“This is a mandatory consulting project at bachelor’s level, meaning about 1,250 students do it at the same time, so it’s massive. For a full term, we split students into groups and match them with a company for a sustainability project. About 18 months ago, this became an interdisciplinary project. During the same term, students now have six different courses, such as digital innovation, sustainability and financial analysis, and they need to integrate what they learn in all those disciplines into the project. The aim is to show students sustainability is not a standalone discipline.”

How many companies have you worked with in delivering this project and what kind of sizes and sectors are involved?

“The project has been running since 2016 and we’ve worked with more than 35 companies, from huge multinationals to smaller family businesses and start-ups. We’ve also started to work with Certified B Corporations because we signed a partnership with the non-profit B Lab network.

“A source of differentiation in this project is that we also work with cities. Some students get assigned to small cities in the areas of Paris and Lille. These students work on urban issues of sustainability, rather than corporate issues. We are a management school and that also involves public management.”

You also help run the Grand Challenges MBA module. How does this differ from the undergraduate project?

“The Grand Challenges module is broader and is where we can really go through the big issues in sustainability today, such as understanding climate change and the implications for companies and society. We do this through small blocks of courses on key topics and then go on a learning expedition to discover how sustainability is being implemented in a specific region. The students then undertake an ‘integrative project’ and work on a transformation plan.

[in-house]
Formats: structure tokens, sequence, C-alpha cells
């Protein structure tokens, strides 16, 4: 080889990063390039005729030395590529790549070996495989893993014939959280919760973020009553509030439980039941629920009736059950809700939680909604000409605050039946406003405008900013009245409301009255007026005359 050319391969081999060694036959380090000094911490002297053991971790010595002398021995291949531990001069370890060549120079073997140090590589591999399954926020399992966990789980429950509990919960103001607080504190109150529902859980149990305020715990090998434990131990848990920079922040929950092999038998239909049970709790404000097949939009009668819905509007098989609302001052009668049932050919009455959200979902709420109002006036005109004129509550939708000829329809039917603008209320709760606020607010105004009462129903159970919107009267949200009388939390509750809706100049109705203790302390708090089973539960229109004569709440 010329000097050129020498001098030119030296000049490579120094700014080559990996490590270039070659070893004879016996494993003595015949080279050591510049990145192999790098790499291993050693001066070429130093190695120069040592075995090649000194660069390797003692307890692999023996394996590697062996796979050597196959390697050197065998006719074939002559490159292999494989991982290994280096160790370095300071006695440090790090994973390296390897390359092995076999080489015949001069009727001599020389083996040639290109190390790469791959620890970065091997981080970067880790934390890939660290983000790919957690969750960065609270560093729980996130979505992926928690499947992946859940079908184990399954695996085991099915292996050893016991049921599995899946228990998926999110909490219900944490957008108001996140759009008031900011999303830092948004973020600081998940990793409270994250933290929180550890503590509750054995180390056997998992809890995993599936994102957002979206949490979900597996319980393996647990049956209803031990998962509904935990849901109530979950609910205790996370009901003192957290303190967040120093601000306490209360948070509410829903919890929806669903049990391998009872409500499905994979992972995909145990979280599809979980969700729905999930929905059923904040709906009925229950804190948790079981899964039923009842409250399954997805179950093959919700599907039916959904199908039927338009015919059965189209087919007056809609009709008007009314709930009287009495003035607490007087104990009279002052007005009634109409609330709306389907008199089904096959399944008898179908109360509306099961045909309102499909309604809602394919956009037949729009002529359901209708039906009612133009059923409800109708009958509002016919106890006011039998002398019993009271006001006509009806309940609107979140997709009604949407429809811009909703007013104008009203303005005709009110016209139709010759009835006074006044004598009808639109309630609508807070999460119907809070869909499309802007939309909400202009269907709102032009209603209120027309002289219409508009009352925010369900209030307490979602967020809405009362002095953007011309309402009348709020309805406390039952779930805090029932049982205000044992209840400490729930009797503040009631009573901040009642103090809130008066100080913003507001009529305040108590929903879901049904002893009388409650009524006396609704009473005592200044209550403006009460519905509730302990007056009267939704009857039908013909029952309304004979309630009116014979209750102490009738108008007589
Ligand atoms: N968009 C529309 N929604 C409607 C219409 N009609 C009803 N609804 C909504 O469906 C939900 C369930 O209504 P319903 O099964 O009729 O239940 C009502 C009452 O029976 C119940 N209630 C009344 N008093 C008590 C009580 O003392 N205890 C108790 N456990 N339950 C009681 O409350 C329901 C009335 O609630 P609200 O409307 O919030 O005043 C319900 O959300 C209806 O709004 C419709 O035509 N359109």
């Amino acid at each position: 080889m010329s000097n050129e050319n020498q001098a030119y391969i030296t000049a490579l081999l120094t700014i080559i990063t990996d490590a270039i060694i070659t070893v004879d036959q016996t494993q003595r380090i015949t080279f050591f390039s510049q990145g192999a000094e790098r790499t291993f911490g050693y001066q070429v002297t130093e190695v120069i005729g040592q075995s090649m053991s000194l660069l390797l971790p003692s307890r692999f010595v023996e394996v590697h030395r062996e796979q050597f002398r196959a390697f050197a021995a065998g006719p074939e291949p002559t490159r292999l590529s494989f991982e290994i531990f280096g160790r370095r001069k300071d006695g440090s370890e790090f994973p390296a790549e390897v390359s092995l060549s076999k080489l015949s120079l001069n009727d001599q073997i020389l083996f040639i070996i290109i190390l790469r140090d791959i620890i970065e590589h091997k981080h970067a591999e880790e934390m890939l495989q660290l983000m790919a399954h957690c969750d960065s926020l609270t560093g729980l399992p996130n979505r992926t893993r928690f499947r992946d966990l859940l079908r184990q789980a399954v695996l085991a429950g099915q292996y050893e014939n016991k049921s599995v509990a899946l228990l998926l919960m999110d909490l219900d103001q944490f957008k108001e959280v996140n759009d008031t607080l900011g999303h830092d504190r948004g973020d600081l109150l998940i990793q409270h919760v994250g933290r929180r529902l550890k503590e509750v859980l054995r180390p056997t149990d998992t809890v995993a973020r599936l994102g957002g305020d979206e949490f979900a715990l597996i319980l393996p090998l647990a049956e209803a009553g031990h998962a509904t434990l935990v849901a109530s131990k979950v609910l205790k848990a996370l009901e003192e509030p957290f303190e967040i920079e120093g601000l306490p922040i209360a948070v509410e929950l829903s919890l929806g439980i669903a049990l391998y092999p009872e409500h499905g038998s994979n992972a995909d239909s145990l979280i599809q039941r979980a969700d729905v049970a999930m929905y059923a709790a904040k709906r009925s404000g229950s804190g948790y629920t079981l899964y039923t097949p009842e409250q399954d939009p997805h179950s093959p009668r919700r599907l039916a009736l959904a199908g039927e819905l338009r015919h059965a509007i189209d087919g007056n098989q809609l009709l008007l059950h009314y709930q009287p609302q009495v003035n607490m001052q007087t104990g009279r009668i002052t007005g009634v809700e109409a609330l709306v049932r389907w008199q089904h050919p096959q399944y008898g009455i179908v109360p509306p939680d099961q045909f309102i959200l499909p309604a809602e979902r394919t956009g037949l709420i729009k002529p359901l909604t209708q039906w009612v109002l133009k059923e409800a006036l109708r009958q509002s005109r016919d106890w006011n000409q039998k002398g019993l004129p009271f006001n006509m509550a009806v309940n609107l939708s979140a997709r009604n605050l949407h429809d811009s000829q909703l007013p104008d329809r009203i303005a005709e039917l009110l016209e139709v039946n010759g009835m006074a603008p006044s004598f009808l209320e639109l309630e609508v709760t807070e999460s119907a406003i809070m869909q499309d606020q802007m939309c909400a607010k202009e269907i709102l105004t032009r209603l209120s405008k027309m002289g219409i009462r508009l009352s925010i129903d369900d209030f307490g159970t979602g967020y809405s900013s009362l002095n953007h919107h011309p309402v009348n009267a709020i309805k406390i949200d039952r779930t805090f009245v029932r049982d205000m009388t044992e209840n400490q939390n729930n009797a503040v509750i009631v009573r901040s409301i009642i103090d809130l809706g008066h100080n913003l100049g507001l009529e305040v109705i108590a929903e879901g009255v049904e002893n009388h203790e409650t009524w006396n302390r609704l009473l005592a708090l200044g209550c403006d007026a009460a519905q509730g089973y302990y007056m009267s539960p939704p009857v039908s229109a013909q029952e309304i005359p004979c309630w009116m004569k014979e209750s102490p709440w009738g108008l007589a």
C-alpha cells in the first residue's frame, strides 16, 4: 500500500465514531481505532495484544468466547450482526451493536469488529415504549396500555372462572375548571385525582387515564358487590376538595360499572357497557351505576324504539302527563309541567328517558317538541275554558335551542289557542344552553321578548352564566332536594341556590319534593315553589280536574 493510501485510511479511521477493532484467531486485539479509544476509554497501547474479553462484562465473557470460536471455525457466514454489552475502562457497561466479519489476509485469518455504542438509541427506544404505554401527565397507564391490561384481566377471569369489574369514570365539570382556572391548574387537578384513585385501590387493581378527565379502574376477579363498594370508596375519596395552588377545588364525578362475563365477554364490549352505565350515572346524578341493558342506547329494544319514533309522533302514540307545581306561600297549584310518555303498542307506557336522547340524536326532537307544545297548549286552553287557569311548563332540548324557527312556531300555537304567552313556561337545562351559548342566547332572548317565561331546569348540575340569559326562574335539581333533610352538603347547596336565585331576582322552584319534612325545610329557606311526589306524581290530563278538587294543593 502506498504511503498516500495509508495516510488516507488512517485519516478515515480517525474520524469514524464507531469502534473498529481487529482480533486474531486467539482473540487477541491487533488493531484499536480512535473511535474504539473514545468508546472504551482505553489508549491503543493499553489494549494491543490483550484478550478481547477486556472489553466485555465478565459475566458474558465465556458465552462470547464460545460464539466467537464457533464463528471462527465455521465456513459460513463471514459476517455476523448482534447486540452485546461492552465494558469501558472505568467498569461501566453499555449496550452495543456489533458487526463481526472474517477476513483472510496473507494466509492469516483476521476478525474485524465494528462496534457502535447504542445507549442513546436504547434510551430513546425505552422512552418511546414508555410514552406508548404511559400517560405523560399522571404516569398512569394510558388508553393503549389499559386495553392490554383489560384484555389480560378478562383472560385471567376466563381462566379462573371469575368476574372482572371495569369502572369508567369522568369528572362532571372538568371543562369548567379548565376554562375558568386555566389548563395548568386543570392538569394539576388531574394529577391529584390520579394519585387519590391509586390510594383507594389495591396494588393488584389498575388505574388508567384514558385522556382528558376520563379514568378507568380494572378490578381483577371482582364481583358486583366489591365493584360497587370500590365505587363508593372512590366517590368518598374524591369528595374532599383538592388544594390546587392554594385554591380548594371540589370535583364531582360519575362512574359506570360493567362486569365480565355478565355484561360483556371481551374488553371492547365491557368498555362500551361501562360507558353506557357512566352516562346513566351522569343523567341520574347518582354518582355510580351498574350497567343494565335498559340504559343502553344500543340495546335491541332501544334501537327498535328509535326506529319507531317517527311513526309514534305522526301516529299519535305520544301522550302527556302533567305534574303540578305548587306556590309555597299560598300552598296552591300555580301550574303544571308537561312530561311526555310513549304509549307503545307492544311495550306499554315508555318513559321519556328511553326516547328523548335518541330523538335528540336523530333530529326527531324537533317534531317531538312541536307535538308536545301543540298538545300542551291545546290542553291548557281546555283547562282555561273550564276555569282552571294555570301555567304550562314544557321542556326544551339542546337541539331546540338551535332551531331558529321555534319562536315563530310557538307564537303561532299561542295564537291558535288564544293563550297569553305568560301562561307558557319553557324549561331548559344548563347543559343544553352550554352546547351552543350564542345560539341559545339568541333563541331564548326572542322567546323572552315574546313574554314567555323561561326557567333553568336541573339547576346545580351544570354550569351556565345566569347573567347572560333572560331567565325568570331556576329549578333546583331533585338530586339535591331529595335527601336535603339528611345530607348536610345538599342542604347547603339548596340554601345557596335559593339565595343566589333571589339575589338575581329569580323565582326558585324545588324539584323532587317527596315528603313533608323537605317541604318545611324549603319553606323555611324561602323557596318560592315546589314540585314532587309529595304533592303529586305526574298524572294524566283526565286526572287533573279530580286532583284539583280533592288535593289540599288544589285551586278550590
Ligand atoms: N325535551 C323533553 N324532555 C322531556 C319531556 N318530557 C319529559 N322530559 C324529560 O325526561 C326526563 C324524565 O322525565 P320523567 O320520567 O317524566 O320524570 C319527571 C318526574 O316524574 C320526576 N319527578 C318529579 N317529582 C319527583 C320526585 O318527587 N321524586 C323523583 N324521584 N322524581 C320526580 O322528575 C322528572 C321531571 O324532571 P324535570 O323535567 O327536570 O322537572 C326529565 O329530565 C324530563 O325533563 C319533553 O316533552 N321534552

“The aim here is to bring together the sustainability skills they’ve learned through the different modules in relation to their professional life, which is particularly useful for executive MBA students. We also talk about stakeholders, as well as new legislation around the world. It’s about understanding how all this is going to change the way they do their jobs.”

The focus is on a different geographic region each year – why is that?

“We thought it would be interesting to do a deep dive into a specific area. This year, it was Bologna, Italy, known for its automotive industry. We stay in Europe because we try to be as sustainable as possible, but there are still so many things to be discovered. Every country has different ways of approaching these topics and individual industries have distinct challenges.

“It’s also great to get students on the ground and show them what’s happening in companies because this is not always aligned with the discourse we hear at a more macro level. Seeing how communities are affected and how local governments are managing sustainability, how they’re collaborating with companies on initiatives – all this is very much tied to a particular region and the industries based there.”